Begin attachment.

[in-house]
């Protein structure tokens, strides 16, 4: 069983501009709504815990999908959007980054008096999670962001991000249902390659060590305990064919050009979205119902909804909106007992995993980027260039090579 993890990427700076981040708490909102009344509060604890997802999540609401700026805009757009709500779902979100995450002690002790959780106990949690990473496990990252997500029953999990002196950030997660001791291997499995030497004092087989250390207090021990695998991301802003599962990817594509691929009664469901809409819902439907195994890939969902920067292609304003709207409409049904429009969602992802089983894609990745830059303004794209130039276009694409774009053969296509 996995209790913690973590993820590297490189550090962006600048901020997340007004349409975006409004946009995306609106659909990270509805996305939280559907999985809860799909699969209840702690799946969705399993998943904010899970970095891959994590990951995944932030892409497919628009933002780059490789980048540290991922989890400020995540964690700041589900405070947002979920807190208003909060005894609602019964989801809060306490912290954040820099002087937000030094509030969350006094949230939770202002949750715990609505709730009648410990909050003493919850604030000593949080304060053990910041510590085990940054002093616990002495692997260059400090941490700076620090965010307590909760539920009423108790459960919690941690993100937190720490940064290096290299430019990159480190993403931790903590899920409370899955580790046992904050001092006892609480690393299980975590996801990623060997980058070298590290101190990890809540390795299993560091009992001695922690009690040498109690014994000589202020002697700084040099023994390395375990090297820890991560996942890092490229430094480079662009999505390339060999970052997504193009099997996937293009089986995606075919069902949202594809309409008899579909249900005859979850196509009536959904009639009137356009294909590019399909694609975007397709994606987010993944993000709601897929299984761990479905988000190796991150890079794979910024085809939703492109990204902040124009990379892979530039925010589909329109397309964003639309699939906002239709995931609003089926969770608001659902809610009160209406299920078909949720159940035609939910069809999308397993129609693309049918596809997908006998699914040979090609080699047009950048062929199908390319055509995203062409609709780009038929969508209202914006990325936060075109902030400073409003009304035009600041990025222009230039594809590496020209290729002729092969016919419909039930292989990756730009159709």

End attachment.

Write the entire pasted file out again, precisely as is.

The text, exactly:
[in-house]
């Protein structure tokens, strides 16, 4: 069983501009709504815990999908959007980054008096999670962001991000249902390659060590305990064919050009979205119902909804909106007992995993980027260039090579 993890990427700076981040708490909102009344509060604890997802999540609401700026805009757009709500779902979100995450002690002790959780106990949690990473496990990252997500029953999990002196950030997660001791291997499995030497004092087989250390207090021990695998991301802003599962990817594509691929009664469901809409819902439907195994890939969902920067292609304003709207409409049904429009969602992802089983894609990745830059303004794209130039276009694409774009053969296509 996995209790913690973590993820590297490189550090962006600048901020997340007004349409975006409004946009995306609106659909990270509805996305939280559907999985809860799909699969209840702690799946969705399993998943904010899970970095891959994590990951995944932030892409497919628009933002780059490789980048540290991922989890400020995540964690700041589900405070947002979920807190208003909060005894609602019964989801809060306490912290954040820099002087937000030094509030969350006094949230939770202002949750715990609505709730009648410990909050003493919850604030000593949080304060053990910041510590085990940054002093616990002495692997260059400090941490700076620090965010307590909760539920009423108790459960919690941690993100937190720490940064290096290299430019990159480190993403931790903590899920409370899955580790046992904050001092006892609480690393299980975590996801990623060997980058070298590290101190990890809540390795299993560091009992001695922690009690040498109690014994000589202020002697700084040099023994390395375990090297820890991560996942890092490229430094480079662009999505390339060999970052997504193009099997996937293009089986995606075919069902949202594809309409008899579909249900005859979850196509009536959904009639009137356009294909590019399909694609975007397709994606987010993944993000709601897929299984761990479905988000190796991150890079794979910024085809939703492109990204902040124009990379892979530039925010589909329109397309964003639309699939906002239709995931609003089926969770608001659902809610009160209406299920078909949720159940035609939910069809999308397993129609693309049918596809997908006998699914040979090609080699047009950048062929199908390319055509995203062409609709780009038929969508209202914006990325936060075109902030400073409003009304035009600041990025222009230039594809590496020209290729002729092969016919419909039930292989990756730009159709």